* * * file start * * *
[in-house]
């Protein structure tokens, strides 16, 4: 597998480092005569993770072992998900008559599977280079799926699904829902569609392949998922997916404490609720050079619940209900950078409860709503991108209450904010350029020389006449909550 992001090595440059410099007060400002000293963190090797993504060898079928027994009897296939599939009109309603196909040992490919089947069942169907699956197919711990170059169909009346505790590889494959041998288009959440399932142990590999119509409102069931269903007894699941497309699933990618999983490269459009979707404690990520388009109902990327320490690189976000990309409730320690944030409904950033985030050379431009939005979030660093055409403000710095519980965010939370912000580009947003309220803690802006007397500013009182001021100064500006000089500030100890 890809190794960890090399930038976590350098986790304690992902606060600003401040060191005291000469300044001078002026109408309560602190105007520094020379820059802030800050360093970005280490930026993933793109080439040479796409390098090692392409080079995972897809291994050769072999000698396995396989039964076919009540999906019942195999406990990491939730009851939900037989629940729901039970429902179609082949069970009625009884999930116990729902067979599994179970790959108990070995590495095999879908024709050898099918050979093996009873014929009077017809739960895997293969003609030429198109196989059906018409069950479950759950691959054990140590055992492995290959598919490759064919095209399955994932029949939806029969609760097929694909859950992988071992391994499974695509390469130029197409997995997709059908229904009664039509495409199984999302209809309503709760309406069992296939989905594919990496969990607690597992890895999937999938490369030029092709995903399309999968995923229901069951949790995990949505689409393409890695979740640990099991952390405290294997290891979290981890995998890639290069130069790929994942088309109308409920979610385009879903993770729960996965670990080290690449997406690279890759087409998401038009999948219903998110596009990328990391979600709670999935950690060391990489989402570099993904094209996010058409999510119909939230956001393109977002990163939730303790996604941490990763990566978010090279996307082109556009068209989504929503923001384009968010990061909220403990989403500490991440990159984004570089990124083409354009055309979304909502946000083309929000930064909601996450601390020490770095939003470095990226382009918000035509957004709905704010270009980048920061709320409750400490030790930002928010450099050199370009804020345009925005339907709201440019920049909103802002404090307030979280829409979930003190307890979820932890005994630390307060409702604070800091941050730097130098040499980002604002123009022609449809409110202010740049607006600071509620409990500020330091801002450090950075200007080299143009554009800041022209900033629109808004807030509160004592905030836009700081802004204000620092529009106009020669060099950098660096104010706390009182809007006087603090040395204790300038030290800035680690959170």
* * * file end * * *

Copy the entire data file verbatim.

[in-house]
């Protein structure tokens, strides 16, 4: 597998480092005569993770072992998900008559599977280079799926699904829902569609392949998922997916404490609720050079619940209900950078409860709503991108209450904010350029020389006449909550 992001090595440059410099007060400002000293963190090797993504060898079928027994009897296939599939009109309603196909040992490919089947069942169907699956197919711990170059169909009346505790590889494959041998288009959440399932142990590999119509409102069931269903007894699941497309699933990618999983490269459009979707404690990520388009109902990327320490690189976000990309409730320690944030409904950033985030050379431009939005979030660093055409403000710095519980965010939370912000580009947003309220803690802006007397500013009182001021100064500006000089500030100890 890809190794960890090399930038976590350098986790304690992902606060600003401040060191005291000469300044001078002026109408309560602190105007520094020379820059802030800050360093970005280490930026993933793109080439040479796409390098090692392409080079995972897809291994050769072999000698396995396989039964076919009540999906019942195999406990990491939730009851939900037989629940729901039970429902179609082949069970009625009884999930116990729902067979599994179970790959108990070995590495095999879908024709050898099918050979093996009873014929009077017809739960895997293969003609030429198109196989059906018409069950479950759950691959054990140590055992492995290959598919490759064919095209399955994932029949939806029969609760097929694909859950992988071992391994499974695509390469130029197409997995997709059908229904009664039509495409199984999302209809309503709760309406069992296939989905594919990496969990607690597992890895999937999938490369030029092709995903399309999968995923229901069951949790995990949505689409393409890695979740640990099991952390405290294997290891979290981890995998890639290069130069790929994942088309109308409920979610385009879903993770729960996965670990080290690449997406690279890759087409998401038009999948219903998110596009990328990391979600709670999935950690060391990489989402570099993904094209996010058409999510119909939230956001393109977002990163939730303790996604941490990763990566978010090279996307082109556009068209989504929503923001384009968010990061909220403990989403500490991440990159984004570089990124083409354009055309979304909502946000083309929000930064909601996450601390020490770095939003470095990226382009918000035509957004709905704010270009980048920061709320409750400490030790930002928010450099050199370009804020345009925005339907709201440019920049909103802002404090307030979280829409979930003190307890979820932890005994630390307060409702604070800091941050730097130098040499980002604002123009022609449809409110202010740049607006600071509620409990500020330091801002450090950075200007080299143009554009800041022209900033629109808004807030509160004592905030836009700081802004204000620092529009106009020669060099950098660096104010706390009182809007006087603090040395204790300038030290800035680690959170």